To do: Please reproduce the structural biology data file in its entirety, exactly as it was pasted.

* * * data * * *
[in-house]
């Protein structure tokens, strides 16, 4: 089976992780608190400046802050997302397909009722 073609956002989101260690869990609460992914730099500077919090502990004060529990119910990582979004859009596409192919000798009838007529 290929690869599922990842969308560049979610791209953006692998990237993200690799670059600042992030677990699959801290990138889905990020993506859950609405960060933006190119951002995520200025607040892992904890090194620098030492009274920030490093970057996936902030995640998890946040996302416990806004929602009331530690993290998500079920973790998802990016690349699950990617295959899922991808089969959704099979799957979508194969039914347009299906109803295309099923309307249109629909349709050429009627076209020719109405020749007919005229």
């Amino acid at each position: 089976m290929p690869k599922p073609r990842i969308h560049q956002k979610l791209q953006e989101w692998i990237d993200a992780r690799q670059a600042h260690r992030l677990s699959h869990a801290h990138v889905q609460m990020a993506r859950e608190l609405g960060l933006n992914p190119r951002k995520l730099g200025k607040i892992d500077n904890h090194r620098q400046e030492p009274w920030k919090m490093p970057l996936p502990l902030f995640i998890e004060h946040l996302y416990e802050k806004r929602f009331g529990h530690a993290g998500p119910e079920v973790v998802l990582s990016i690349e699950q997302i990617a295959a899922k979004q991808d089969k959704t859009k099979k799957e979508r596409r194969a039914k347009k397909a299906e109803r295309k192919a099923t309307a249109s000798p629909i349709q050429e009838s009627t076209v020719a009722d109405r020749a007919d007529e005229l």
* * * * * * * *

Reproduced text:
[in-house]
């Protein structure tokens, strides 16, 4: 089976992780608190400046802050997302397909009722 073609956002989101260690869990609460992914730099500077919090502990004060529990119910990582979004859009596409192919000798009838007529 290929690869599922990842969308560049979610791209953006692998990237993200690799670059600042992030677990699959801290990138889905990020993506859950609405960060933006190119951002995520200025607040892992904890090194620098030492009274920030490093970057996936902030995640998890946040996302416990806004929602009331530690993290998500079920973790998802990016690349699950990617295959899922991808089969959704099979799957979508194969039914347009299906109803295309099923309307249109629909349709050429009627076209020719109405020749007919005229």
């Amino acid at each position: 089976m290929p690869k599922p073609r990842i969308h560049q956002k979610l791209q953006e989101w692998i990237d993200a992780r690799q670059a600042h260690r992030l677990s699959h869990a801290h990138v889905q609460m990020a993506r859950e608190l609405g960060l933006n992914p190119r951002k995520l730099g200025k607040i892992d500077n904890h090194r620098q400046e030492p009274w920030k919090m490093p970057l996936p502990l902030f995640i998890e004060h946040l996302y416990e802050k806004r929602f009331g529990h530690a993290g998500p119910e079920v973790v998802l990582s990016i690349e699950q997302i990617a295959a899922k979004q991808d089969k959704t859009k099979k799957e979508r596409r194969a039914k347009k397909a299906e109803r295309k192919a099923t309307a249109s000798p629909i349709q050429e009838s009627t076209v020719a009722d109405r020749a007919d007529e005229l």